What is a Mantra?
Mantra is a Sanskrit word that is derived from two root words: “man” referring to mind, and “tra” referring to an instrument. Therefore a mantra is a mind-instrument that uses sound vibrations to channel the mind. To find out more about Mantras, read this first: Mantra Meditation – What, Why, How
The following are five important Hindu mantras, their meanings, and their benefits.
The Universal Mantra
Om, or Aum, is a deeply divine sound, an all-embracing sound of the universe. A single syllable that is the sound of harmony itself, and when we chant it, we invite that harmony within us.
The sound of Om is considered the first sound of the universe, the life-breath of the Creator. So chanting Om as we breathe in and breathe out fills us with Creation’s energy.
Wherever you are right now, adjust your posture to sit up straight, and close your eyes. Take a deep breath and let it go. With your next deep exhale, let an Aaaaaa slip out low and rumbly from your belly. Keep it going as it rolls itself into a Uuuu sound. When you’re half-way through your breath, slowly bring your lips together into an Mmmmmmmmm. And then taper off into silence. That’s one Om!
Chant Om 3 times to feel yourself in tune with your inner being.
Chant for World Harmony
Lokah Samastah Sukhino Bhavantu
Translation: May all beings in the entire universe be happy and free.
This is a popular mantra for peace, not just for one’s own self or family, but for the world, and the universe (literally, all the worlds in the entire universe). It encourages one to go beyond his own identity and his small world, to identify with the entire creation and all its beings, since the Being is the same in all creatures.
A Mantra for Seeking Truth
Asato Ma Sat Gamaya
Tamaso Ma Jyotir Gamaya
Mrityor Ma Amritam Gamaya
Translation: from unreal lead me to real, from darkness lead me to light, from death lead me to transcend it.
This is a deeply meaningful mantra, of a seeker searching for truth and light beyond death. And not just any truth, but the Eternal Truth, that is not limited by body, mind and intellect.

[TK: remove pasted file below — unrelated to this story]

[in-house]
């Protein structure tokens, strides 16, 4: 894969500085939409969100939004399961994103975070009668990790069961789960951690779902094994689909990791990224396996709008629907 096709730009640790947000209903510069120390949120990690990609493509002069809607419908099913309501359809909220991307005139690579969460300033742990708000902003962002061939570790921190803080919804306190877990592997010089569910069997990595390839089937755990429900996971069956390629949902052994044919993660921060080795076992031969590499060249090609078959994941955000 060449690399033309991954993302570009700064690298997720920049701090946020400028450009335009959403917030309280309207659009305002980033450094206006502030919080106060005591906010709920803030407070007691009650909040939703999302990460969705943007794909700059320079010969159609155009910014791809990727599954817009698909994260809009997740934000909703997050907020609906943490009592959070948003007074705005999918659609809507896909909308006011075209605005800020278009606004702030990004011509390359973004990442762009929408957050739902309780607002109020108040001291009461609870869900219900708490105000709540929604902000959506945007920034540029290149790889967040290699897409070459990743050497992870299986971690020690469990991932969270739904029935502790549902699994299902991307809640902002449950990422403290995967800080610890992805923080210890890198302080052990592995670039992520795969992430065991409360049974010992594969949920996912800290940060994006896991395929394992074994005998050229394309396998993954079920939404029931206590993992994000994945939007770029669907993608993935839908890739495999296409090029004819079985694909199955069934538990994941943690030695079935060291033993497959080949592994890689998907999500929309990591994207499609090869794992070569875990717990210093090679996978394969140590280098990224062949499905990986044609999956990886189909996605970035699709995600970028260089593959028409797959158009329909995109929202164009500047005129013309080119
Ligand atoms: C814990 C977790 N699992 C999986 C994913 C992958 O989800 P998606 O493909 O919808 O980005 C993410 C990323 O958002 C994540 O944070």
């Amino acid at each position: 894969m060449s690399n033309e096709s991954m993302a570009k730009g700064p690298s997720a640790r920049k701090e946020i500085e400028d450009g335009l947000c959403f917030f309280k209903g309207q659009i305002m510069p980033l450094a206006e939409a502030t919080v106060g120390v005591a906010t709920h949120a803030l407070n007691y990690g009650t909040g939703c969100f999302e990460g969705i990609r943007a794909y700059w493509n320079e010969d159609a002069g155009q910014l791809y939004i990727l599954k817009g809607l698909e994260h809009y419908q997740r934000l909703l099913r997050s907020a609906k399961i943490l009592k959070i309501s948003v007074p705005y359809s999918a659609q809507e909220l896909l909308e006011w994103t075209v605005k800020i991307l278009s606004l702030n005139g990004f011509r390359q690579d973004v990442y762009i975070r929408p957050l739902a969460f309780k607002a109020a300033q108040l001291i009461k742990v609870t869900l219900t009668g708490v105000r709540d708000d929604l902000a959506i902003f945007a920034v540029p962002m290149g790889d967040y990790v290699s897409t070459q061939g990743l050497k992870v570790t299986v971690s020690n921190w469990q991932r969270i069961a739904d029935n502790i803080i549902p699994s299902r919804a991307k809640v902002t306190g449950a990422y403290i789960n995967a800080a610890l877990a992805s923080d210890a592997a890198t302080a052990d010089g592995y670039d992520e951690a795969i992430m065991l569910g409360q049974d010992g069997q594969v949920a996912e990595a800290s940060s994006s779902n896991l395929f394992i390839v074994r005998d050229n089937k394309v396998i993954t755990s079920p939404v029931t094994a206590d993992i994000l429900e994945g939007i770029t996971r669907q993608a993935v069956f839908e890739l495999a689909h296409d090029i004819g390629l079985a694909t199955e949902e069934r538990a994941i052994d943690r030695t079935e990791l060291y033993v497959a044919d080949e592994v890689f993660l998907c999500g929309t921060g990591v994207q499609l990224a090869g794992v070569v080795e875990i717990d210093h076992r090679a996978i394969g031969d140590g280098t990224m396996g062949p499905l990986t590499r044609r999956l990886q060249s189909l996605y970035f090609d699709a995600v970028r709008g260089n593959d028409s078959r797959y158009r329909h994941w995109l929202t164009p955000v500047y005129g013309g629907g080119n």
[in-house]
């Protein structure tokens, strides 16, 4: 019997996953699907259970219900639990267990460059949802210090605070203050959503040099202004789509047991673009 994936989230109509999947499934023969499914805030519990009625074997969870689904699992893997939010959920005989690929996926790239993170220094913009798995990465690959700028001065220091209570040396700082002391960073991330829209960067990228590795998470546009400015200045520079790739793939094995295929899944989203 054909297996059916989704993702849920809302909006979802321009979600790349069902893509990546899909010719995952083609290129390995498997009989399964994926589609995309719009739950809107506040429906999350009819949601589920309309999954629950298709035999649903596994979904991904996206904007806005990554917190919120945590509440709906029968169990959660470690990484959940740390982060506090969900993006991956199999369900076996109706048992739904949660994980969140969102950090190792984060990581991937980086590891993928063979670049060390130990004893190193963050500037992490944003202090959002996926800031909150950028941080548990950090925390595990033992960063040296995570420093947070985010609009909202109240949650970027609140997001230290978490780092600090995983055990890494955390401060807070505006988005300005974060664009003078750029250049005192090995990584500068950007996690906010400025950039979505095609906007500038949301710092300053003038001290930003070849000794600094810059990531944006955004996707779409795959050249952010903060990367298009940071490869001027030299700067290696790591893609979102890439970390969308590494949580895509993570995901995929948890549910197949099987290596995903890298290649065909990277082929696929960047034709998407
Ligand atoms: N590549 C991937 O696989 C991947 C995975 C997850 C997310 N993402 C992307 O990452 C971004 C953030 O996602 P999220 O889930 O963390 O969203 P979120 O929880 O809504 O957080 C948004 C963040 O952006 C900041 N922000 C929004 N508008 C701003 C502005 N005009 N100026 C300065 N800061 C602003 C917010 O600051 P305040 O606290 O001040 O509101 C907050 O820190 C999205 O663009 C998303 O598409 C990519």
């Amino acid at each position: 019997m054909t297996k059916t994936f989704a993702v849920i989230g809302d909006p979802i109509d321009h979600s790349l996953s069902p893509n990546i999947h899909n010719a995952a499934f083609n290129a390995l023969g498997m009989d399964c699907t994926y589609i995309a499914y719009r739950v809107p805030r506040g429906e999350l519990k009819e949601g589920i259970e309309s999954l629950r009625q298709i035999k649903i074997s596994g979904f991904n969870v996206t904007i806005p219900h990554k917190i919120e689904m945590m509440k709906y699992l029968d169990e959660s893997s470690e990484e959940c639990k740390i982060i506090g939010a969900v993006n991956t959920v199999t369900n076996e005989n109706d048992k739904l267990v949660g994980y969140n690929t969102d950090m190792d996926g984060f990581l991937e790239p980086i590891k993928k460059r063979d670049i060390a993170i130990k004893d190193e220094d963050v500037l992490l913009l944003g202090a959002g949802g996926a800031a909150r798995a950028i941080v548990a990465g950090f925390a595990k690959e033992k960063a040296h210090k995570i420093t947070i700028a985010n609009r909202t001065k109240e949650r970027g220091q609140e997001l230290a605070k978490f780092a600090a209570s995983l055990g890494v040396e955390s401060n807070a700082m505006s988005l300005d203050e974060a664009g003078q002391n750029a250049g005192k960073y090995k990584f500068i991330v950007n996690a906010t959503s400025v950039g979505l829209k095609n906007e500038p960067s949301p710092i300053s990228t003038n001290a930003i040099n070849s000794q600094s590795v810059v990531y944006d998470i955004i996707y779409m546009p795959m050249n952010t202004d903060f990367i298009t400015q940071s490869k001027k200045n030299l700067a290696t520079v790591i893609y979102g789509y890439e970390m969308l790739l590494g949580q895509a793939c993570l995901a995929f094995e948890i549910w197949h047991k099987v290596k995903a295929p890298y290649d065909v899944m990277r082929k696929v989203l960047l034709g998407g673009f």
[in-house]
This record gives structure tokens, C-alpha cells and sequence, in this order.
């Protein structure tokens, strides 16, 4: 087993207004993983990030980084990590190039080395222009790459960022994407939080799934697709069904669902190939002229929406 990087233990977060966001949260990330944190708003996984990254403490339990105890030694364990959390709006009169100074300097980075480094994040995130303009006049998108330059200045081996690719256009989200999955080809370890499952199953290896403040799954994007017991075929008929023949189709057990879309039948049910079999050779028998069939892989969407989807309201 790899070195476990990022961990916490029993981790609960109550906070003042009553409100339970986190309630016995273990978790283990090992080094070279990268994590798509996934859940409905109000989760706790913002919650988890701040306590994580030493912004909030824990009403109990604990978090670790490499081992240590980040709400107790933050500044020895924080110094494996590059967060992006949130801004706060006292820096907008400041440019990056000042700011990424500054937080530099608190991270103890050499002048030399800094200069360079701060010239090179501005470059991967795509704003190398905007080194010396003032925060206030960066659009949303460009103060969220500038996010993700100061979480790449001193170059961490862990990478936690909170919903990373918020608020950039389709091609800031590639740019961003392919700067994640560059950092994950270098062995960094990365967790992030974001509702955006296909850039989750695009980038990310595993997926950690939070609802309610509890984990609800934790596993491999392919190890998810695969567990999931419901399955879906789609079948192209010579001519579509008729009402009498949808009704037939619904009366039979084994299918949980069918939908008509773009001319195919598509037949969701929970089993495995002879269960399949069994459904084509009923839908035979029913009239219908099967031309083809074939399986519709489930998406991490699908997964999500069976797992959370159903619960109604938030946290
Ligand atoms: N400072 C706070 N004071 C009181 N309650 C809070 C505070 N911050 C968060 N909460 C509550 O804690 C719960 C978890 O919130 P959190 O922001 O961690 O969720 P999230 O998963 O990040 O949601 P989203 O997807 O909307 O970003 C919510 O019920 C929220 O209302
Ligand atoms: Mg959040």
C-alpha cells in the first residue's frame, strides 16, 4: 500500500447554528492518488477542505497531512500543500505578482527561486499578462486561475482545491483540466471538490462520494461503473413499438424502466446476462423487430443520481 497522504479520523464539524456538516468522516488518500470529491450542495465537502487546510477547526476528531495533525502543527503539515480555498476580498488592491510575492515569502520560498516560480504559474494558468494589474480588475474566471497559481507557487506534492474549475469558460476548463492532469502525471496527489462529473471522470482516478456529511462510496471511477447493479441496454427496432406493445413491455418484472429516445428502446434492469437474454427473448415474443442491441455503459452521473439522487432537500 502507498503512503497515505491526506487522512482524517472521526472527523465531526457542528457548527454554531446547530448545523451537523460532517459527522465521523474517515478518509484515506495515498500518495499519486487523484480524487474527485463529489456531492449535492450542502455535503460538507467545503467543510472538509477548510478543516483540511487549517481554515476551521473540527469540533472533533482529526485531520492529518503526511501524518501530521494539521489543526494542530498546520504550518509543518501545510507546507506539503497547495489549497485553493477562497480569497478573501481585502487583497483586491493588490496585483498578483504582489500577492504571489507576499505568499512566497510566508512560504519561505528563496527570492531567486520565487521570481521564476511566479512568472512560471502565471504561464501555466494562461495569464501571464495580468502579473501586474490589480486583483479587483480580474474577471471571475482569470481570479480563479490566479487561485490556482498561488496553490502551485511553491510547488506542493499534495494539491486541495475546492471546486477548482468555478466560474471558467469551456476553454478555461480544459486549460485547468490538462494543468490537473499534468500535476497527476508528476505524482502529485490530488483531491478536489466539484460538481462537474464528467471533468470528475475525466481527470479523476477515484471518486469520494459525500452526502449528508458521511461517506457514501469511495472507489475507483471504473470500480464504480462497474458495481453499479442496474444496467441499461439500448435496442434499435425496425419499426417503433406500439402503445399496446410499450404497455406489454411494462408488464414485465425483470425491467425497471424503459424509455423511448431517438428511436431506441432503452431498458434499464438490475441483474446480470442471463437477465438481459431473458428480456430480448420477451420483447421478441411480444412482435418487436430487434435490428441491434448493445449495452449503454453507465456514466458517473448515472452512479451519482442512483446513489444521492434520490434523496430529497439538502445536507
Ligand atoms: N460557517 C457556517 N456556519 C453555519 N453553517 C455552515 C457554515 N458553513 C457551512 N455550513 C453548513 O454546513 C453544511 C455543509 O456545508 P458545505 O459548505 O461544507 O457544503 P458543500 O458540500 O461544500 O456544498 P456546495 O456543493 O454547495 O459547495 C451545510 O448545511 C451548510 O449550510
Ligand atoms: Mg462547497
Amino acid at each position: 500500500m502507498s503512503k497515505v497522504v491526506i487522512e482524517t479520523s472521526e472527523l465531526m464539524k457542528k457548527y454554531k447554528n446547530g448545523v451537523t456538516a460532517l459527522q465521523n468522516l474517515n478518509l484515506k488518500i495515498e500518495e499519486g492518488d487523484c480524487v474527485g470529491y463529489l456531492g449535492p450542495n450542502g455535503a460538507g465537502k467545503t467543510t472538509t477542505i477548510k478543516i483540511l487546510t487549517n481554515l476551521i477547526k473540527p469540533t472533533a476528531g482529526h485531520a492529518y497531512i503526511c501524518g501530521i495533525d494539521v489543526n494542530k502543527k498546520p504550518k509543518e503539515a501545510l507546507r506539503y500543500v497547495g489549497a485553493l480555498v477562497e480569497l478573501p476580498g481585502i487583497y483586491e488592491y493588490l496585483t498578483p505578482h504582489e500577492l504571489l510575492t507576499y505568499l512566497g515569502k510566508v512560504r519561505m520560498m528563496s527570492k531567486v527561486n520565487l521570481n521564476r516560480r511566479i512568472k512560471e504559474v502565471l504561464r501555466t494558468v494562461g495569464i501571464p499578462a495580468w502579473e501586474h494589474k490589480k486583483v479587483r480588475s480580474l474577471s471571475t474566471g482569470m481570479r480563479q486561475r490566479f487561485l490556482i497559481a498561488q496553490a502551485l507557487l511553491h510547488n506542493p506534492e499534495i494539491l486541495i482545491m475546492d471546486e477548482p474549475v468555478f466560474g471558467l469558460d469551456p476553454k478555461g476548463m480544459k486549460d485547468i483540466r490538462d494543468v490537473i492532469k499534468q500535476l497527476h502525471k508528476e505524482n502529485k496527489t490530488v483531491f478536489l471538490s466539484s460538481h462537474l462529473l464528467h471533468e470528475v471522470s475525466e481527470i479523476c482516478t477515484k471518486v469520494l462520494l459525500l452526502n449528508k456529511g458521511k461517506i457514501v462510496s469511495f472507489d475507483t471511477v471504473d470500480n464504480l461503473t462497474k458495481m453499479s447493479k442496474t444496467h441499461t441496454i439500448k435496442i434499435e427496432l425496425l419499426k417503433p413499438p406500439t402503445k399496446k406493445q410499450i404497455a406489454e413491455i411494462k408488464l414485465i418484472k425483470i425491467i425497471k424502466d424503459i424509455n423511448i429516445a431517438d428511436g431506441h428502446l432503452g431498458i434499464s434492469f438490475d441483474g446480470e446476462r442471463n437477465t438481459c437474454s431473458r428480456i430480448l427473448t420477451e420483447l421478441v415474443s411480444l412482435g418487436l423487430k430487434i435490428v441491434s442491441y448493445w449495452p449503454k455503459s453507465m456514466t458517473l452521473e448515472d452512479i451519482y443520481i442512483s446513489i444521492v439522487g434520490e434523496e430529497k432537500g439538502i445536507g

A Mantra for Healing
The Mrityunjaya (mrit-yoon-jaya) Mantra is a secret mantra that was only passed along verbally for generations. It is widely known now, as a healing mantra to ward off illness, improve health (mental and physical), and even untimely death.
Om Trayambakam Yajamahe Sugandhim Pushti Vardhanam
Urvarukam Iva Bandhanan Mrityor Mukshiya Mamritat
Simple Translation: I implore you, the Source of the cycle of birth, life and death, to free me from its bondage, make me fearless, and lead me to the absolute truth and bliss.
Soham for Self Realization
Soham (pronounced so-hum) in Sanskrit means, “I am That.”
When someone asks you, “Who are you?”, would you say you’re 43 years old, a female, a wife and a mother? Or would you say you are a writer, and work at the local bank? Or that you like helping people, and run several charities? All of those may be true – for this human experience. And yet – do those descriptions define you?
Are you not something deeper? Strip off those outer body layers – I’m not just a female, not just a wife, not just a writer, not just this body. Go deeper – I’m not just a happy person, a depressed person, an angry person – strip off the inner emotional layer. Go even deeper – I’m not my thoughts, I’m not what I think, or say – strip off the interior mental layer where your thoughts arise from and see that that’s not you. And then what remains? Just your spirit. your pure soul. your essence. your awareness. There are no words for that pure essence of awareness, and therefore you’re left with “I am That.”
Chant the Soham mantra similar to the Om, with a deep exhale, “sooooohummmm”, and then taper off into silence. Chant it 21 times everyday to make self inquiry your meditation practice for life.
Peace Within and Peace Without
Mantras work by creating powerful sound vibrations within the mind. As you chant them repeatedly, with each chanting, your mind quietens, and the vibrations create a sense of peace and purpose within.
Pick your favorite mantra, a quiet spot, and an undisturbed time. Start by chanting your mantra out loud 7 times, then chant it softly 7 times, then silently 7 times. After that, you can stop counting, and simply repeat it silently over and over again.
(Note: If you have trouble with the enunciation of the Mantras, YouTube has clips of how to pronounce them. You should be able to look up each Mantra by its first few words.)
Here’s one last mantra that is recited often at the end of prayers, rituals or invocations. It is meant to be a call (as well as a reminder for oneself) for Shanti, meaning peace in Sanskrit. Peace within, peace without, and peace divine.
Om Shanti: Shanti: Shanti: